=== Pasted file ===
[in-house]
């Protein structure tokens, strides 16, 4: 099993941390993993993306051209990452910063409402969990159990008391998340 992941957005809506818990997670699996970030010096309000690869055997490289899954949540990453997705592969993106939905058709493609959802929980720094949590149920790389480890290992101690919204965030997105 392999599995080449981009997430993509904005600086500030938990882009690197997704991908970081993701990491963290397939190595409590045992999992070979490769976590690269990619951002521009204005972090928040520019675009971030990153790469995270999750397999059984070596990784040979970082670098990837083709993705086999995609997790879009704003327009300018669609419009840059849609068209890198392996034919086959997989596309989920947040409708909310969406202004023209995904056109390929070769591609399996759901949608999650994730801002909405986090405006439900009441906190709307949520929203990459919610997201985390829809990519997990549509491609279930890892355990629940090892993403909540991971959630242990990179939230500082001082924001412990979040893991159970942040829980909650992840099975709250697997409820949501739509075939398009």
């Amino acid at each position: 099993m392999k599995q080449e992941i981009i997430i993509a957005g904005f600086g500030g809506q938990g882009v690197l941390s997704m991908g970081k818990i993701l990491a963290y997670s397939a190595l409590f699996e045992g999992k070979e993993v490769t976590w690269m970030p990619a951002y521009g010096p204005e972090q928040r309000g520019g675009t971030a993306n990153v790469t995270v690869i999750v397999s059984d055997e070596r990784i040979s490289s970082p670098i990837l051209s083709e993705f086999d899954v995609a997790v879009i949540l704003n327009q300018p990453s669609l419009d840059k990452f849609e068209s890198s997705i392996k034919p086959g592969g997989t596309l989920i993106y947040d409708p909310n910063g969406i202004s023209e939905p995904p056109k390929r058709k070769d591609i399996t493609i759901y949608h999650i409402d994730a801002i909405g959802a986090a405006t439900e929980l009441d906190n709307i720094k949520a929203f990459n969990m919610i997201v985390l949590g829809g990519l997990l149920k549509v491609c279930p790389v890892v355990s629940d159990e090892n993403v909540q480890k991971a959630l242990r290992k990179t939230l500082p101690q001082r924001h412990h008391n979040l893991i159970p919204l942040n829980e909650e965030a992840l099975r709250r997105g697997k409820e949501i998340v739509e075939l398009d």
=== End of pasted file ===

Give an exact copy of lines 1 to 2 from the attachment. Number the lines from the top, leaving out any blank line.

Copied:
[in-house]
């Protein structure tokens, strides 16, 4: 099993941390993993993306051209990452910063409402969990159990008391998340 992941957005809506818990997670699996970030010096309000690869055997490289899954949540990453997705592969993106939905058709493609959802929980720094949590149920790389480890290992101690919204965030997105 392999599995080449981009997430993509904005600086500030938990882009690197997704991908970081993701990491963290397939190595409590045992999992070979490769976590690269990619951002521009204005972090928040520019675009971030990153790469995270999750397999059984070596990784040979970082670098990837083709993705086999995609997790879009704003327009300018669609419009840059849609068209890198392996034919086959997989596309989920947040409708909310969406202004023209995904056109390929070769591609399996759901949608999650994730801002909405986090405006439900009441906190709307949520929203990459919610997201985390829809990519997990549509491609279930890892355990629940090892993403909540991971959630242990990179939230500082001082924001412990979040893991159970942040829980909650992840099975709250697997409820949501739509075939398009």